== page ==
Mundelein mayor urges Trustee Norton to resign; Norton says no

  • Mundelein Trustee Dakotah Norton listens silently to a critic at the board meeting.

    Mundelein Trustee Dakotah Norton listens silently to a critic at the board meeting. Russell Lissau | Staff Photographer

  • Dakotah Norton

    Dakotah Norton

 
 
Updated 6/22/2015 10:39 PM

Mundelein Mayor Steve Lentz on Monday joined the elected officials calling for Trustee Dakotah Norton to resign after a DUI arrest and revelations about his criminal history.

Lentz expressed frustration in both Norton's June 14 arrest and his lack of transparency about other arrests and convictions that occurred when the 25-year-old trustee was a teenager.

 

"It's best in the public interest that you step down," Lentz said during the evening's village board meeting.

But Norton insisted he isn't going anywhere, saying he's received "overwhelming" support from the public and that he intends to regain the public's confidence.

Still, Norton admitted his arrest was a "stain" on young people running for political posts.

"I can't apologize enough for this situation," said Norton, who became the village's youngest trustee when he took office in May.

Monday's meeting was the board's first since Norton's arrest in Vernon Hills.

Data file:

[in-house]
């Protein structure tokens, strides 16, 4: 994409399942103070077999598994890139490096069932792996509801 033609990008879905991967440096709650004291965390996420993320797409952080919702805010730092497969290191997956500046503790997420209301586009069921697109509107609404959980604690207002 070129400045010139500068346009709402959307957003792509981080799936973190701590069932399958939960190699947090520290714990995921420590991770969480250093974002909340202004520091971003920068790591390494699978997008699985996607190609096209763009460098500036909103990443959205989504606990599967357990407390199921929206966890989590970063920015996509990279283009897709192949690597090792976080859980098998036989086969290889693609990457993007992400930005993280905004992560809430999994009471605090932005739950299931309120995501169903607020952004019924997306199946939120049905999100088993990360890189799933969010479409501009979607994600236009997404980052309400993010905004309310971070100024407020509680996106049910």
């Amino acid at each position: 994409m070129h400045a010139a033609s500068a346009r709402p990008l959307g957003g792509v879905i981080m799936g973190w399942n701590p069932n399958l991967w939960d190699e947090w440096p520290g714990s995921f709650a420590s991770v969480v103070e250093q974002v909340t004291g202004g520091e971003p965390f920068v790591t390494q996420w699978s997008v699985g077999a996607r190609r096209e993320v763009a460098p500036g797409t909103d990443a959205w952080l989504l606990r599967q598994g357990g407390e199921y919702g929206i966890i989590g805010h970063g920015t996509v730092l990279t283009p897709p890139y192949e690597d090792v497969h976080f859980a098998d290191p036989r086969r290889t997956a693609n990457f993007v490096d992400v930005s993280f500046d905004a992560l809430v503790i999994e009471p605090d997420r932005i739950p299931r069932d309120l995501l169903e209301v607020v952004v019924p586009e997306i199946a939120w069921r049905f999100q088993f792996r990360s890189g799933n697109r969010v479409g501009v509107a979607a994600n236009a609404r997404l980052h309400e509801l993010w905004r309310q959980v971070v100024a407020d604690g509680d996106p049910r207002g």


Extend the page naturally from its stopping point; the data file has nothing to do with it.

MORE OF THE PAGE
Dozens of residents packed the boardroom to listen to the discussion and share their own opinions. They were split fairly evenly between critics and supporters.

The controversy began last week after Norton's arrest became public.

Vernon Hills police said he was driving drunk late June 14 on Butterfield Road near Route 60. He was charged with driving under the influence and various traffic violations.

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Norton admitted his behavior in interviews later in the week.

Later in the week, the Daily Herald discovered Norton had been arrested on felony drug charges and local shoplifting charges in 2006 and 2007, when he was a teenager.

Norton didn't mention the arrests during his campaign. At that time, when the Daily Herald asked if he'd ever been arrested as part of a routine questionnaire, Norton said only for "a few minor teenage juvenile things."

That apparent lack of transparency particularly irked Trustee Dawn Abernathy, who renewed her call for Norton to resign Monday.

"You weren't honest about releasing your record," Abernathy said. "You didn't let the voters know."

Trustee Ray Semple repeated his demand for Norton to step down Monday. Trustee Bill Rekus joined the critics at the meeting, saying Norton has shown "a pattern of immaturity and very, very poor judgment."

                                                                                                                                                                                                                       
 

Trustees Holly Kim and Kerson Russell bucked the trend, however, and didn't join those calling for Norton to quit.

They expressed disappointment but acknowledged the board has no legal standing to demand he resign.

Even so, Kim noted Norton has an obligation to voters "to get his act together."

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